I’ll often skip entire articles if too much clicky, almost went by this one.

    • Jon Jones

      Good call. Hate the clicky crap.

    • Alexander Pityuk
      • Branson

        Oh, I understand the concept of clicking through lists, I just don’t agree with it here.

        Does the clicking on the same list many times instead of once really increase the value to the advertiser? I don’t think so, why would it? In other words, is the first click worth as much as the 10th if the same person is viewing the same article?

        Other sites that have lists of this type don’t always require you to click through multiple times. How do they manage?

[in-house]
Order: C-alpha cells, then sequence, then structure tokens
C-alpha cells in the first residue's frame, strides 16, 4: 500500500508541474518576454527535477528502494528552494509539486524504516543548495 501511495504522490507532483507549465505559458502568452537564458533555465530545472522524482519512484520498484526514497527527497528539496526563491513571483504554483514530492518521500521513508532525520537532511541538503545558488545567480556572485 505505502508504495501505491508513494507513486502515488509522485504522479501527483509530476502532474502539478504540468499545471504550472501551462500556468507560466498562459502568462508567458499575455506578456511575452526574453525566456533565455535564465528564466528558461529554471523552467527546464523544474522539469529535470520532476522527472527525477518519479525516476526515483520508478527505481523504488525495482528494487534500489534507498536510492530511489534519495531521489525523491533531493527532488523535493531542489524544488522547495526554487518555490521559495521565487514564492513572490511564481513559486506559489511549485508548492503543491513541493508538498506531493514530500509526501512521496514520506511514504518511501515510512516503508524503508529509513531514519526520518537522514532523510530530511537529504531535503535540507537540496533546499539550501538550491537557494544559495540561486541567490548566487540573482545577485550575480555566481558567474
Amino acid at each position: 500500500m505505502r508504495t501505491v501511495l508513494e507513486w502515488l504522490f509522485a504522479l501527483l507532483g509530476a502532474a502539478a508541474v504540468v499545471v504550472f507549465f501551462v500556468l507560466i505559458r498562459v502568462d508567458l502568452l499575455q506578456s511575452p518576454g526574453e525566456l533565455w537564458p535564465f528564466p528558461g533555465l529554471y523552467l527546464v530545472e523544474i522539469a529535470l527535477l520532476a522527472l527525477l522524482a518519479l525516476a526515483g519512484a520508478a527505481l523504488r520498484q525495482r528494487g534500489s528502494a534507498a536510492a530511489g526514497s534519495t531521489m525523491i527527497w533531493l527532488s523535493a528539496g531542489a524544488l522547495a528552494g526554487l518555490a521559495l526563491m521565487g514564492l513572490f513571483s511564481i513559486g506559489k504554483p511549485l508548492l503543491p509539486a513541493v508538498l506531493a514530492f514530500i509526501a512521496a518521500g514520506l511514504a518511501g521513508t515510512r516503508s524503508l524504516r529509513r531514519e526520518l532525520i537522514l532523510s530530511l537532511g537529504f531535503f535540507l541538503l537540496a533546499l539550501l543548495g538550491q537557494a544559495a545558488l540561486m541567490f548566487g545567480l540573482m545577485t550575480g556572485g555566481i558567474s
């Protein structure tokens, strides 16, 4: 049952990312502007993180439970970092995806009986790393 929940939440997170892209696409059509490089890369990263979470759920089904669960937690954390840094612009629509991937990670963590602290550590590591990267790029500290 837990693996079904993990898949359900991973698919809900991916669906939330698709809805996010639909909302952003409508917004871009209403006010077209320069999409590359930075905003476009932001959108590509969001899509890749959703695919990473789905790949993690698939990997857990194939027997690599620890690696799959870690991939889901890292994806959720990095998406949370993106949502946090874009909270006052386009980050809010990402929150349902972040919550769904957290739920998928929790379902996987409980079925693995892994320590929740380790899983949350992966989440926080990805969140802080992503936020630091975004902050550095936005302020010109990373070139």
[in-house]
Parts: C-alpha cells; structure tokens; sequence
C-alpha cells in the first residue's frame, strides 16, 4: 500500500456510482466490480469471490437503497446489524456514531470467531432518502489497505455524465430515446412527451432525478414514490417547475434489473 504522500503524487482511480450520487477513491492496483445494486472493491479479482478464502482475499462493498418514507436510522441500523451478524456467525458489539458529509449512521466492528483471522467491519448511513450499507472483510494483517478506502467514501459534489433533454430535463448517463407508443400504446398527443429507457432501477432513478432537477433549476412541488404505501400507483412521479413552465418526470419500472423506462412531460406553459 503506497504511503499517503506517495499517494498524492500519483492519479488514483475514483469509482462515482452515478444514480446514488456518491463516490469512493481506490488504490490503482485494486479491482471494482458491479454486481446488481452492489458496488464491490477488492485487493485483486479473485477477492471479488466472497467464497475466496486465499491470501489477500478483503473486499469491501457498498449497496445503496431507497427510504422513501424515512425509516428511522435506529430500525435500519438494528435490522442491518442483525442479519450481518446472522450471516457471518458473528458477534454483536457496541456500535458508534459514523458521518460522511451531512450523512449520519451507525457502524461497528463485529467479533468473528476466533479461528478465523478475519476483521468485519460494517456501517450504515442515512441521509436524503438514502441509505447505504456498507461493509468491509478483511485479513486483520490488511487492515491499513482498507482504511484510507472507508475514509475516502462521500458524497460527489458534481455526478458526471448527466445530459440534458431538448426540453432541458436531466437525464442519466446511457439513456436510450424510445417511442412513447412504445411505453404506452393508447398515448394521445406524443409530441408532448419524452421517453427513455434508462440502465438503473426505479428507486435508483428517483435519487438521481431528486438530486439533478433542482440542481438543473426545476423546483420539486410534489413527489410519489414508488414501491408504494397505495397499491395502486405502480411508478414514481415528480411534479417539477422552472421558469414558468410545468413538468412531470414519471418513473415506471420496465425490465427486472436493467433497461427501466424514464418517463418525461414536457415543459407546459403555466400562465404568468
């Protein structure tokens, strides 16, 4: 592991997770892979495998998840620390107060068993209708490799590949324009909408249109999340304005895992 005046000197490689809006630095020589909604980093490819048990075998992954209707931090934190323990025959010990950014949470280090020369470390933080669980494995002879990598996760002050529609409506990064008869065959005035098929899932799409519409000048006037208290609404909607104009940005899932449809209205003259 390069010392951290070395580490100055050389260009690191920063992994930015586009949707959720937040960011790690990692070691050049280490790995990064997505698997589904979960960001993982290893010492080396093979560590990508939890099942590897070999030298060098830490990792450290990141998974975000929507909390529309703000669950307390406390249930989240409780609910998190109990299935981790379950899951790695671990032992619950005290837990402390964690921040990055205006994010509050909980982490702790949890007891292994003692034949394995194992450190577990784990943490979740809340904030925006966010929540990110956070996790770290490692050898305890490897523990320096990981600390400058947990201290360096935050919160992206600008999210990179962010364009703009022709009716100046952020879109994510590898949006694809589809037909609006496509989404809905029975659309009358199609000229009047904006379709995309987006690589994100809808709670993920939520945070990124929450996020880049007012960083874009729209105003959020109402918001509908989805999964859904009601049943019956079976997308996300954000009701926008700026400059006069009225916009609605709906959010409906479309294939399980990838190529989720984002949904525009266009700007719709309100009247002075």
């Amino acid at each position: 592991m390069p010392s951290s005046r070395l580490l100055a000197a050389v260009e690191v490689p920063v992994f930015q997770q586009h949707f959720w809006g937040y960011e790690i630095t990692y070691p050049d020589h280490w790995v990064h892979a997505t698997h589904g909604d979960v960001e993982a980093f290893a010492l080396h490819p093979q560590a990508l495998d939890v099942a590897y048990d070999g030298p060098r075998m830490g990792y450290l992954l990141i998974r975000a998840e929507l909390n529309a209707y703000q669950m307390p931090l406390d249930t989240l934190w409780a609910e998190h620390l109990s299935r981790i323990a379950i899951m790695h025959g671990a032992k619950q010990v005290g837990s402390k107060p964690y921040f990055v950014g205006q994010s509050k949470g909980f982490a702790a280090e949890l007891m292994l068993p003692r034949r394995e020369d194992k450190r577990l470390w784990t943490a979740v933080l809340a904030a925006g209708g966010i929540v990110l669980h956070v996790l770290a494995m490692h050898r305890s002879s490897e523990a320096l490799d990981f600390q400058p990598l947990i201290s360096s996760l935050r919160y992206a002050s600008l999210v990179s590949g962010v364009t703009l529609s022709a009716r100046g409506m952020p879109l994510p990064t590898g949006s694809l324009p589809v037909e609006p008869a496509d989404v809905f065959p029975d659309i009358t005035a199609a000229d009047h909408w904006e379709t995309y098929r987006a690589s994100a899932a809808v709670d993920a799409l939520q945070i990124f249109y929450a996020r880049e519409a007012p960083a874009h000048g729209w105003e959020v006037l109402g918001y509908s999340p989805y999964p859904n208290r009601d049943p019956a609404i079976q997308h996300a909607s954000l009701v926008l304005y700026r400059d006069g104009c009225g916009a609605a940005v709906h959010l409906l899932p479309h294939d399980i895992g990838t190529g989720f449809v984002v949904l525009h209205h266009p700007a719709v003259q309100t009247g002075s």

BTW, MO has perfectly done exactly what I’m asking for in the Superbike Street Shootout — a great article, informative, concise, easy to read. Thank you MO!

    • gjw1992

      Well, I accept such click bait so long as the list is as entertaining/semi-useful as this.

  • John B.

    Great list John. I’m glad to know the reasons I avoid group rides only scratches the surface.

    For me it boils down to safety and time. I hate waiting while people F around; I want to ride! Also, every group ride is only as safe as the least safe rider, and in large groups you’re always riding in traffic.

    You didn’t mention alcohol consumption. I don’t drink and ride; it’s just not smart. Not everyone adheres to this rule, however, and to ride a motorcycle safely is difficult enough without having to keep track of who may have diminished capacity.